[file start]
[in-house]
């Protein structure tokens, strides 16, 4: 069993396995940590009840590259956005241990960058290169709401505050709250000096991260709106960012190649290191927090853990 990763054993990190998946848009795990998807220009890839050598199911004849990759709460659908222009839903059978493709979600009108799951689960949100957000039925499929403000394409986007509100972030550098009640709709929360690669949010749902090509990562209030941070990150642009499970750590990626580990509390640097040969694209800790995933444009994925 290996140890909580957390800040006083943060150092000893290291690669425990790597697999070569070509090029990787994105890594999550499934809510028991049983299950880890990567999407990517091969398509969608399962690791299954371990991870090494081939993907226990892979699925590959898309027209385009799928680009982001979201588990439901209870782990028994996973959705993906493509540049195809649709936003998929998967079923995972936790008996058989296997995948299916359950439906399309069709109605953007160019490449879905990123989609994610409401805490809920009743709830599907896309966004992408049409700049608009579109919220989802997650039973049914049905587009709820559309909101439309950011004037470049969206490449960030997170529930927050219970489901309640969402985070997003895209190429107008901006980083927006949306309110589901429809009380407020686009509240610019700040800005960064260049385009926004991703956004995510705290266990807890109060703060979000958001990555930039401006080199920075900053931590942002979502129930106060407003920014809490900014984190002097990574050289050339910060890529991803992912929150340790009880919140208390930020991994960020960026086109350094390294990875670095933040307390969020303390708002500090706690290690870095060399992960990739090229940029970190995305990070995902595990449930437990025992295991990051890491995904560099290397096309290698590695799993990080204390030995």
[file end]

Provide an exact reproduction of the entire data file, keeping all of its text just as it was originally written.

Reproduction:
[in-house]
């Protein structure tokens, strides 16, 4: 069993396995940590009840590259956005241990960058290169709401505050709250000096991260709106960012190649290191927090853990 990763054993990190998946848009795990998807220009890839050598199911004849990759709460659908222009839903059978493709979600009108799951689960949100957000039925499929403000394409986007509100972030550098009640709709929360690669949010749902090509990562209030941070990150642009499970750590990626580990509390640097040969694209800790995933444009994925 290996140890909580957390800040006083943060150092000893290291690669425990790597697999070569070509090029990787994105890594999550499934809510028991049983299950880890990567999407990517091969398509969608399962690791299954371990991870090494081939993907226990892979699925590959898309027209385009799928680009982001979201588990439901209870782990028994996973959705993906493509540049195809649709936003998929998967079923995972936790008996058989296997995948299916359950439906399309069709109605953007160019490449879905990123989609994610409401805490809920009743709830599907896309966004992408049409700049608009579109919220989802997650039973049914049905587009709820559309909101439309950011004037470049969206490449960030997170529930927050219970489901309640969402985070997003895209190429107008901006980083927006949306309110589901429809009380407020686009509240610019700040800005960064260049385009926004991703956004995510705290266990807890109060703060979000958001990555930039401006080199920075900053931590942002979502129930106060407003920014809490900014984190002097990574050289050339910060890529991803992912929150340790009880919140208390930020991994960020960026086109350094390294990875670095933040307390969020303390708002500090706690290690870095060399992960990739090229940029970190995305990070995902595990449930437990025992295991990051890491995904560099290397096309290698590695799993990080204390030995």